Simply knowing where there are valuable metal deposits, like the silver mines at Joachimstal, could be useful.

Knowledge of math and astronomy might be useful to impress the local intelligentsia, but of limited utility for its own sake.

The lateen sail hadn't made it to Greece at that point. Navigation by compass didn't exist yet, and cartography was crude -- projections useful for navigation (and a jump on knowing the world's geography) could make a big difference.
posted by Zed at 9:48 AM on April 14, 2009

This article from Marginal Revolution is chock full of great stuff. Targeted to 1000 AD, but still good. Amazing way to kill a few hours at work... if you're into that sort of thing.
posted by jasondbarr at 9:49 AM on April 14, 2009 [3 favorites]

Ah yes ... and cryptography. The Romans had substitution codes, but not multi-letter substitution codes.

Actually, ancient mathematicians could have handled public key cryptography, using short keys. Take PGP to Julius Caesar and he'd know exactly how valuable it was.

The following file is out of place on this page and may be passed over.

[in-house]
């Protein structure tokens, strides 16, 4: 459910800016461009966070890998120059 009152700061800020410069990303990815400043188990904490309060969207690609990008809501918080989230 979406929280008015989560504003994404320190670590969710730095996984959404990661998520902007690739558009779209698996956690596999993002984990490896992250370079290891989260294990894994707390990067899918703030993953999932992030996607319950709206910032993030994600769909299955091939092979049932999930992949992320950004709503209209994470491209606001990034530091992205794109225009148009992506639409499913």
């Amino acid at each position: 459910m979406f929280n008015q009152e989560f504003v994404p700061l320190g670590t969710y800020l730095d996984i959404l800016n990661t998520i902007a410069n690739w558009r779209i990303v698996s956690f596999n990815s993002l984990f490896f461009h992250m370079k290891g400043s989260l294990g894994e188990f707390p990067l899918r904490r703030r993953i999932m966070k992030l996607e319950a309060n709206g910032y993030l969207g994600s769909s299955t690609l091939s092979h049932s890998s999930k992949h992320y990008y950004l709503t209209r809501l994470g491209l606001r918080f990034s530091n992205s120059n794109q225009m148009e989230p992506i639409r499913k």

But if you really want to change the world -- reveal a popular, evangelizing religion. Religion can be regarded as a "technology," setting aside its truth value. 200 BC was a fertile period for world religion, and people were ready for something new. The major religions had drawbacks -- Mithraism was only for men, Judaism only for Jews, few of the elites really believed in polytheism. It's no accident that Christianity exploded when it did. Just stay out of reach of the authorities until you can convert them.
posted by musofire at 9:52 AM on April 14, 2009

Best answer: For personal wealth, you want something that you can produce that people will want, and more importantly understand that they might want it. Finally, it needs to be something your could actually do. It's fine to know that sewers are important, for example, but how are you going to build them? Do you know how to build a stone arch, dig trenches by hand without having them fall in, how to build a water-tight pipe with only wood materials?